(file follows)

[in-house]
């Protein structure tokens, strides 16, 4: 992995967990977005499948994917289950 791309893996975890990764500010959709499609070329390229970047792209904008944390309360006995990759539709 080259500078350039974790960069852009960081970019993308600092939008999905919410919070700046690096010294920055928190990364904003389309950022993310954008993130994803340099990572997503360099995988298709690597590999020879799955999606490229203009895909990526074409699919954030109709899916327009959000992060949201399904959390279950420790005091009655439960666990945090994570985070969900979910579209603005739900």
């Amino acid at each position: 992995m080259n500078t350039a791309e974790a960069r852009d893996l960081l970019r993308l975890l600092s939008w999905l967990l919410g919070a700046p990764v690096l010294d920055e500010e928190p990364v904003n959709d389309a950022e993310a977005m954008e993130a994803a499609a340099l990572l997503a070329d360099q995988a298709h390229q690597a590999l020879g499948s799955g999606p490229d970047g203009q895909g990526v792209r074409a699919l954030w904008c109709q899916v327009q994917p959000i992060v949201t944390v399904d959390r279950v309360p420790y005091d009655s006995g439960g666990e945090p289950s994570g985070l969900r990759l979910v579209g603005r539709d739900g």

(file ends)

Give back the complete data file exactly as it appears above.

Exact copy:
[in-house]
């Protein structure tokens, strides 16, 4: 992995967990977005499948994917289950 791309893996975890990764500010959709499609070329390229970047792209904008944390309360006995990759539709 080259500078350039974790960069852009960081970019993308600092939008999905919410919070700046690096010294920055928190990364904003389309950022993310954008993130994803340099990572997503360099995988298709690597590999020879799955999606490229203009895909990526074409699919954030109709899916327009959000992060949201399904959390279950420790005091009655439960666990945090994570985070969900979910579209603005739900």
């Amino acid at each position: 992995m080259n500078t350039a791309e974790a960069r852009d893996l960081l970019r993308l975890l600092s939008w999905l967990l919410g919070a700046p990764v690096l010294d920055e500010e928190p990364v904003n959709d389309a950022e993310a977005m954008e993130a994803a499609a340099l990572l997503a070329d360099q995988a298709h390229q690597a590999l020879g499948s799955g999606p490229d970047g203009q895909g990526v792209r074409a699919l954030w904008c109709q899916v327009q994917p959000i992060v949201t944390v399904d959390r279950v309360p420790y005091d009655s006995g439960g666990e945090p289950s994570g985070l969900r990759l979910v579209g603005r539709d739900g």